[Model American Congress] Why Investing in Students Matters

10-16-2013 posted by Acypl

The Model American Congress is the one outlier on ACYPL’s program calendar. It’s aimed not at political leaders aged 25-40, but rather at college students from Egypt who take part in a simulated version of our legislative branch, similar to the Model UN that’s popular in American high schools. When the students arrive, they come having spent months studying the American legislative process, and many of them are so enthralled that they see American politicians as celebrities.

The cornerstone of the MAC program is the Congressional internship: students spend a week working out of a Congressional office, helping perform vital tasks and witnessing firsthand how Capitol Hill operates on a day-to-day basis. Prior to this, they spend another week meeting with political organizations and leaders outside of government, in the hopes that they’ll develop an understanding of how the many cogs exist in the machine of American political participation.

Jay Footlik, Abigail Appleton, Yara Yussef
ACYPL Trustee Jay Footlik chats with participant Yara Yussef and guest Abigail Appleton at the MAC Welcome reception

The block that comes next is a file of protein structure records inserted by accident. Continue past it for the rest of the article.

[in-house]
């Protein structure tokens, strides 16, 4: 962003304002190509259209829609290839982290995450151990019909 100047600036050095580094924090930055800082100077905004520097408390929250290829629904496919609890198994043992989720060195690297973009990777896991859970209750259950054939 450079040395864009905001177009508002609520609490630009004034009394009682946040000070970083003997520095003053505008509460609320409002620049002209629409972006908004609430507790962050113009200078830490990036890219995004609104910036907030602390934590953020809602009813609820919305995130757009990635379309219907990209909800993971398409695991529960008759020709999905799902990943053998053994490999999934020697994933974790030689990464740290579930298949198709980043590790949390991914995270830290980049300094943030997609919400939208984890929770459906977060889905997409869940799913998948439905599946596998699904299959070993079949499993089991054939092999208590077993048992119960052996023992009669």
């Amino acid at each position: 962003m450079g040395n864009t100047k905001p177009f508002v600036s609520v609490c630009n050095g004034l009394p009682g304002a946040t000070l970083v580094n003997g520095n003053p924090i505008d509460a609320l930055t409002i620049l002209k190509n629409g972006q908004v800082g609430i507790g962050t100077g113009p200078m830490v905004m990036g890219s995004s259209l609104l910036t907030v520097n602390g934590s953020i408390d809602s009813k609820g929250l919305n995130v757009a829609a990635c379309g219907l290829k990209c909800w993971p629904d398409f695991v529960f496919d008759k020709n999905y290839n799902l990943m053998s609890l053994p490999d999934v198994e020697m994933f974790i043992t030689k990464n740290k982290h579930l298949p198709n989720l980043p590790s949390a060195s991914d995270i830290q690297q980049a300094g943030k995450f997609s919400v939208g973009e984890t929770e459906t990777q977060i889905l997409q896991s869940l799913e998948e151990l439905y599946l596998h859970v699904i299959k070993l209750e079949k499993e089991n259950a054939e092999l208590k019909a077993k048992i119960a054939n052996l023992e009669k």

Through these hands-on experiences, students often finish the program with a changed perception of the US, and this year’s students were no exception:

A couple of students were initial disappointed in their internship placement because they disagreed with the views of the member, only to be surprised that the experience was rewarding in ways they never expected. Osama Younis stated, “Even though I personally disagree with a lot of the Senator’s stances on different issues, I was more than excited and curious to see how matters are dealt with in his office. I even believe that this added to the value of the whole experience.”

Similarly, Eman Aboulsaad told us, “You go into things with preconceived ideas; and it’s either that these ideas are reinforced or replaced with more truthful ones.”

Another student, Muhammad Samir, shared that his fascination with the topic of women in politics was piqued in a meeting with the Boeing Company, where four female board members spoke about their work as well as about gender issues in America, and listened to the students describe the situation for women in Egypt. Of the experience, Muhammad wrote, “…We had the chance to meet four strong women…who showed great knowledge and enthusiasm for the work they do.”

These moments– challenged expectations, diverse meetings and firsthand political experiences– are why we continue to host Egyptian students every year.  This year marked the 10th anniversary of this program and as we’ve consistently seen, it’s value is as clear as ever.

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